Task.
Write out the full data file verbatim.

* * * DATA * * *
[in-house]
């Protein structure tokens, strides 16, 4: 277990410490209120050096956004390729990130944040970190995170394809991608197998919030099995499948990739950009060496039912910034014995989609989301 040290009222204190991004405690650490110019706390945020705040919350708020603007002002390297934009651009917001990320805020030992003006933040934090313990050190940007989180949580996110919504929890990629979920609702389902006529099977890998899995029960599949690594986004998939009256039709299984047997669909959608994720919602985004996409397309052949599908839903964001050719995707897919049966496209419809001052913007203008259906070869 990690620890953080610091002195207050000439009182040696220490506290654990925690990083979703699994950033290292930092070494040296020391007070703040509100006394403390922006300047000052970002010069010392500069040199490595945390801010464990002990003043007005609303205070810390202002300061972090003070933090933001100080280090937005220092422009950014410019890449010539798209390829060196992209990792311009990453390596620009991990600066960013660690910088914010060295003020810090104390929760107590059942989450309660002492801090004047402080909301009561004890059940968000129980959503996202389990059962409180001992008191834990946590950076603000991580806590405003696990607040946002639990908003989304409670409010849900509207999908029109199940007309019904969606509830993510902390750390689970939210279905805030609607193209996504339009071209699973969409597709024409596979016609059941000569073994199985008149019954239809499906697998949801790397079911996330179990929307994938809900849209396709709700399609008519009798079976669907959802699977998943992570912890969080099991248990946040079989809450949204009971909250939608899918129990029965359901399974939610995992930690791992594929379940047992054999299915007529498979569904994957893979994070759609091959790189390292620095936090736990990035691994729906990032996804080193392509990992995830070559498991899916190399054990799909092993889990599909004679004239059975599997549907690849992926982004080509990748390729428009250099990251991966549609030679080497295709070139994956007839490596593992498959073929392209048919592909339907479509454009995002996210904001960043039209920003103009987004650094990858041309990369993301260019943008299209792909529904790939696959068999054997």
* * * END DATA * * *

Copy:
[in-house]
């Protein structure tokens, strides 16, 4: 277990410490209120050096956004390729990130944040970190995170394809991608197998919030099995499948990739950009060496039912910034014995989609989301 040290009222204190991004405690650490110019706390945020705040919350708020603007002002390297934009651009917001990320805020030992003006933040934090313990050190940007989180949580996110919504929890990629979920609702389902006529099977890998899995029960599949690594986004998939009256039709299984047997669909959608994720919602985004996409397309052949599908839903964001050719995707897919049966496209419809001052913007203008259906070869 990690620890953080610091002195207050000439009182040696220490506290654990925690990083979703699994950033290292930092070494040296020391007070703040509100006394403390922006300047000052970002010069010392500069040199490595945390801010464990002990003043007005609303205070810390202002300061972090003070933090933001100080280090937005220092422009950014410019890449010539798209390829060196992209990792311009990453390596620009991990600066960013660690910088914010060295003020810090104390929760107590059942989450309660002492801090004047402080909301009561004890059940968000129980959503996202389990059962409180001992008191834990946590950076603000991580806590405003696990607040946002639990908003989304409670409010849900509207999908029109199940007309019904969606509830993510902390750390689970939210279905805030609607193209996504339009071209699973969409597709024409596979016609059941000569073994199985008149019954239809499906697998949801790397079911996330179990929307994938809900849209396709709700399609008519009798079976669907959802699977998943992570912890969080099991248990946040079989809450949204009971909250939608899918129990029965359901399974939610995992930690791992594929379940047992054999299915007529498979569904994957893979994070759609091959790189390292620095936090736990990035691994729906990032996804080193392509990992995830070559498991899916190399054990799909092993889990599909004679004239059975599997549907690849992926982004080509990748390729428009250099990251991966549609030679080497295709070139994956007839490596593992498959073929392209048919592909339907479509454009995002996210904001960043039209920003103009987004650094990858041309990369993301260019943008299209792909529904790939696959068999054997």